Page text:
The corporate vehicle for the plan is U.S. Fuel and Security Inc (USF&S), a Washington-based firm. The company's CEO is Daniel Murphy, a lobbyist who formerly served as deputy director of the CIA and chief of staff to George Bush when the latter was vice president. Murphy carried out a variety of murky activities while in government, once accompanying the notorious influence peddler Tongsun Park to meet with then President Manuel Noreiga of Panama...
Murphy's partners at USF&S include Alex Copson, who has pawned himself off to a variety of reporters and government officials as the former bass guitarist (and sometimes drummer) for the 60s rock group Iron Butterfly. . . . Then there's a Wall Street investment banker named Thomas Kirch, an aging hippie who, Copson says, "brings the peace, love and flowers" to the project.
The firm has recruited a number of heavy hitters to its cause. USF&S's counsel to retired Secretary of State James Baker.
Former FBI Director William Webster sits on the advisory board of International Fuel Containers, a corporate subsidiary that plans to build huge steel containers to store the nuclear waste.
Mark Grobmyer, a Little Rock lawyer and golfing partner of President Clinton's, has vigorously lobbied the White House on the company's behalf.
USF&S has also lined up international support. MinAtom, the Russian nuclear energy ministry, has indicated that it will sign on as a co-sponsor of the deal. The German firm GNB, Europe's largest producer of fuel storage casks, has given permission for USF&S to mass-produce its patented waste containers under license.
I met with Copson and Kirch in Georgetown, where USF&S rents a suite of offices. They outlined what everyone agrees to be a real problem: Commercial nuclear reactors produce huge amounts of spent fuel which contains plutonium, the material needed to produce nuclear weapons. An estimated 100,000 tons of spent fuel has piled up around the globe and no one has figured out a way to store it.
The U.S. nuclear industry is looking to a site at the Yucca Mountains in Nevada, but Congress has yet to approve that site. Meanwhile, spent fuel is piling up at nuclear plants around the country. Similar problems exist in Russia-- exacerbated by the fact that MinAtom is virtually bankrupt-- and in all countries that produce nuclear power. . . .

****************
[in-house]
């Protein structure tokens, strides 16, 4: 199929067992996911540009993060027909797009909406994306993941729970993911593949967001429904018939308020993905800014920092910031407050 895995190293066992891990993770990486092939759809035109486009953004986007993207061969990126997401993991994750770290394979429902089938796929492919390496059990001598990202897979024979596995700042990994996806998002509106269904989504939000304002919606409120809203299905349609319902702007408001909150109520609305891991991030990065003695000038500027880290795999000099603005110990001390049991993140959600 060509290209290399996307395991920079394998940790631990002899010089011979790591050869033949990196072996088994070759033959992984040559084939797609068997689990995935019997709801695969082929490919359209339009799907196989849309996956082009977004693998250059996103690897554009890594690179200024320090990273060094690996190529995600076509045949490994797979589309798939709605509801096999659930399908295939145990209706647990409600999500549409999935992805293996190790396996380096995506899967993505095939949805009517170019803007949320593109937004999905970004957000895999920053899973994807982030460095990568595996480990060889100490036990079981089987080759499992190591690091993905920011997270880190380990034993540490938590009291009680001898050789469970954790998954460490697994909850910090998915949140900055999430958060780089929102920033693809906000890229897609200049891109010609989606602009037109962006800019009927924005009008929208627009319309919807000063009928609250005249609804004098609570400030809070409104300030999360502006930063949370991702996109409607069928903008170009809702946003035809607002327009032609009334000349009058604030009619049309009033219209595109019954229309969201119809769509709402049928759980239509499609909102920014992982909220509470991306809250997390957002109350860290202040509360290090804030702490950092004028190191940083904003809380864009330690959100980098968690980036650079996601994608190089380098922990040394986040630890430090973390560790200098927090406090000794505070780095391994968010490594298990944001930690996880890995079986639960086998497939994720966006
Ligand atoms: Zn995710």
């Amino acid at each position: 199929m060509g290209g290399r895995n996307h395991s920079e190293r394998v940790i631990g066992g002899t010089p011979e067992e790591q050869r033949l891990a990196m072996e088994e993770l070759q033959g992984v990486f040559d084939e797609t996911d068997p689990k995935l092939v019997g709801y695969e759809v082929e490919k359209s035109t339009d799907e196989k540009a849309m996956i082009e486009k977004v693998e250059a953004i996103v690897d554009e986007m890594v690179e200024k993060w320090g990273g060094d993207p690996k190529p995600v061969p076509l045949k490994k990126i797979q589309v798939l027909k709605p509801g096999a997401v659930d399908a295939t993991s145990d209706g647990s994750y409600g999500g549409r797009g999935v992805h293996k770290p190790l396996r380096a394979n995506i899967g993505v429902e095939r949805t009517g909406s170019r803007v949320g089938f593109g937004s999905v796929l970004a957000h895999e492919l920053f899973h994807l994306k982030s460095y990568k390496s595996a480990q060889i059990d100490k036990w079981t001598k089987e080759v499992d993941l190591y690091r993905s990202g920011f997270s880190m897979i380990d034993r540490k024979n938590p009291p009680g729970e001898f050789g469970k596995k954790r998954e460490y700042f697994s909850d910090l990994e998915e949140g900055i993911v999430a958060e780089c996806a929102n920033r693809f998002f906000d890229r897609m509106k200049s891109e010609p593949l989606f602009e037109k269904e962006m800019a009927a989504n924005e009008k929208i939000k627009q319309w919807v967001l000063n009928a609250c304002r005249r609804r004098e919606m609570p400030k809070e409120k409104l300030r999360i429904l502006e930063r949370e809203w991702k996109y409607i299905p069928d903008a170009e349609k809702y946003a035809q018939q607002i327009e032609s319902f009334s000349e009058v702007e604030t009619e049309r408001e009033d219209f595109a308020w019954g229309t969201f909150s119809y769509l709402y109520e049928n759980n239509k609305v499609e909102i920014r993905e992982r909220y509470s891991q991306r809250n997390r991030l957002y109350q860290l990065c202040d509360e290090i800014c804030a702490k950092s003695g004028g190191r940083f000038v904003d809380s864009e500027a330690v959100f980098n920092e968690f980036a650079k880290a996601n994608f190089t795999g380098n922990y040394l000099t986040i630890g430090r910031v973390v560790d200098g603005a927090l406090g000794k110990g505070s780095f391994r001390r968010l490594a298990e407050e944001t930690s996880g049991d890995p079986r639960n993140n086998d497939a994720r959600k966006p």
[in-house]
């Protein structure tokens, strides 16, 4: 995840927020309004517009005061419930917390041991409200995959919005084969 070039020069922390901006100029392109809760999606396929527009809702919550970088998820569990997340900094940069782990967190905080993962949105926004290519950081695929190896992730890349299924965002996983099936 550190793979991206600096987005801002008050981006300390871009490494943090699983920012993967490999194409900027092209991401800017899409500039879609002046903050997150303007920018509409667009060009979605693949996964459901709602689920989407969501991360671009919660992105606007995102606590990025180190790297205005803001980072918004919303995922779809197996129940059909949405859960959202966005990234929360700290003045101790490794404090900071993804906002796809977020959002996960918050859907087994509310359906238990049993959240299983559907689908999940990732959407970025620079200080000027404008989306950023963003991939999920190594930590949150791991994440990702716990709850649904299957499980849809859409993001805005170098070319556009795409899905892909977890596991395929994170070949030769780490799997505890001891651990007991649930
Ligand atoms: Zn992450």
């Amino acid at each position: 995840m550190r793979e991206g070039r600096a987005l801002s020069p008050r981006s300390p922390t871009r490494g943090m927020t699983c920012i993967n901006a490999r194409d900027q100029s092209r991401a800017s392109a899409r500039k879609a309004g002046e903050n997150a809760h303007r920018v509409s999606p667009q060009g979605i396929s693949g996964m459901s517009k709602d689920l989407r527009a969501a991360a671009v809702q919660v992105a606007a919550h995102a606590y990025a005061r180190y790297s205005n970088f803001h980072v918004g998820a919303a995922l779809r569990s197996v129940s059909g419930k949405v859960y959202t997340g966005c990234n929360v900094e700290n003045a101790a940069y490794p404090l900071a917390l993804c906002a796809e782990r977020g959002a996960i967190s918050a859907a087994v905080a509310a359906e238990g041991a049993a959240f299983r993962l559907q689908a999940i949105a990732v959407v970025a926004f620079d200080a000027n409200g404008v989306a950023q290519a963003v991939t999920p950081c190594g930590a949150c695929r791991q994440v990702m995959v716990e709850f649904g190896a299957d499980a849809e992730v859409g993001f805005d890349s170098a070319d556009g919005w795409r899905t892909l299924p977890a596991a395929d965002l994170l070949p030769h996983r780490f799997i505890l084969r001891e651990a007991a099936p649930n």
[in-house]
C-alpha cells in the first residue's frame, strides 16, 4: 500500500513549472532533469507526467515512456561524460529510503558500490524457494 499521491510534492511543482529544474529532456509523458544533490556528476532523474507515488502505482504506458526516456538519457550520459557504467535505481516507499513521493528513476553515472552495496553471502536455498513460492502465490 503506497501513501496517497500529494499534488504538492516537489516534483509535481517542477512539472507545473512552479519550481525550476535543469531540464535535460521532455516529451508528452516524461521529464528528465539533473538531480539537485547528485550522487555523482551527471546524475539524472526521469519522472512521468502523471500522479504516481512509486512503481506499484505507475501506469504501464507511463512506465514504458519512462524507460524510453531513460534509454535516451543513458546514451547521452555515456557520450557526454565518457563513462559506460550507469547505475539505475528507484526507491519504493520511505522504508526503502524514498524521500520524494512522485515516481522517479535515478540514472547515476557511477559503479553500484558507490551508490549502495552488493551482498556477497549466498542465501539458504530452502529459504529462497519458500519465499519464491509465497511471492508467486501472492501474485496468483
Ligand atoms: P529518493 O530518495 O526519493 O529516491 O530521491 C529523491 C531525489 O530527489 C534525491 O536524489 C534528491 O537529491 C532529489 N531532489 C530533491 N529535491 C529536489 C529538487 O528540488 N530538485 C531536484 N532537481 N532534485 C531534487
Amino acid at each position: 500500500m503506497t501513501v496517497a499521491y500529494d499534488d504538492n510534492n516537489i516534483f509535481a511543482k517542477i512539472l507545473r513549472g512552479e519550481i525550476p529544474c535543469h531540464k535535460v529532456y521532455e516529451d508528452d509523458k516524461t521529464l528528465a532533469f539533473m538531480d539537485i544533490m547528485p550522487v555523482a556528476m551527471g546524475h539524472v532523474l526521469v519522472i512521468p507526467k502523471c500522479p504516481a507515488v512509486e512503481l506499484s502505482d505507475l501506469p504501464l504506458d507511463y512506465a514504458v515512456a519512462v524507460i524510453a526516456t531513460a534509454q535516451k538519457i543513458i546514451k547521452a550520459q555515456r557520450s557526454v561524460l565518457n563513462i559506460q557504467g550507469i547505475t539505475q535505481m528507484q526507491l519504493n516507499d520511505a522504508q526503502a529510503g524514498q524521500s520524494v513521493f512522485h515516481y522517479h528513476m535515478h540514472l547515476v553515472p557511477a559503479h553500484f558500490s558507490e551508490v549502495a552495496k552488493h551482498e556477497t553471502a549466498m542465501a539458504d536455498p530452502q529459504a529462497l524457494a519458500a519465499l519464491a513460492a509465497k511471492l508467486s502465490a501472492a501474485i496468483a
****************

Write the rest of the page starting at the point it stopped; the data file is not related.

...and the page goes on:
"Some people have billed us as anti-environmental, pro-nuclear, but it's really just the reverse," Copson says. . . .
Others take a less sanguine view of the USF&S scheme.
"The motivation for this plan is not world peace but dollars," said Patrick McGarey, an aide to Sen. Daniel Akaka of Hawaii, a leading opponent of USF&S.
"If they are successful many people are going to get rich very fast." McGarey pointed out that USF&S plans to charge $1 million per ton in storage fees, which could generate billions of dollars for the company annually.
Greenpeace opposes cross-border movement of nuclear waste and believe countries that produce it should take responsibility for storing it. "There is still no proven technology that stores radioactive waste without eventually contaminating the environment," the group says. . . .
Bullshit in the Pacific-- and Washington.
USF&S had an easy time lining up money and influence peddlers to back its plan. Finding a dump site proved more difficult. . . .
Copson explained to me that the Pacific was chosen because it lies between Russia and the U.S., and because it is littered with "useless dots of real estate." As he sees it, sacrificing a "tiny piece of bullshit in the Pacific" is a small price to pay in order to avoid the doomsday scenario of nuclear annihilation. . . .
USF&S first approached the Marshall Islands, a former U.S. protectorate which entered into a "Compact of Free Association" with the U.S. upon becoming independent in 1986.
The Defense Dept used the Marshalls to conduct 23 nuclear tests during the early days of the Cold War. The biggest was in 1954, when the U.S. detonated the 15-megaton "Bravo Shot"-- 1,000 times more powerful than the bomb dropped on Hiroshima-- on the Bikini atoll, a blast that exposed hundreds of Marshallese to radioactive fallout.
The feasibility study states that the Marshalls would make an "appropriate storage and disposal site" since some of the islands have already been rendered uninhabitable due to "varying levels of residual radioactivity" . . .
Another likely attraction (though one not mentioned in the study) was that Murphy's son, Tom, is deputy chief of mission at the U.S. embassy in the Marshalls capital of Majuro.
A feudal system prevails in the Marshalls, which is ruled by King Amata Kabua. On 10/14/94, the king received a fax from Murphy that laid out a preliminary proposal for a "global nuclear non-proliferation initiative."
In exchange for "exclusive use of one suitable atoll" for nuclear storage, the plotters pledged to provide the king with $10 million up front and $50 million annually for three years as the project was implemented. After operations began, the Marshalls would receive further millions through a profit sharing arrangement.
Annual revenues for the King Kabua's government total about $70 million, and the large sums of money offered up by USF&S appear to have whetted the monarch's interest. However, fierce local resistance arose when word of the plan leaked to the public and the king decided to turn the deal down.
Copson took the rejection badly. "They're all scam artists, banging the tin cup in front of the white man," he later said of the Marshallese to a reporter from Outside magazine.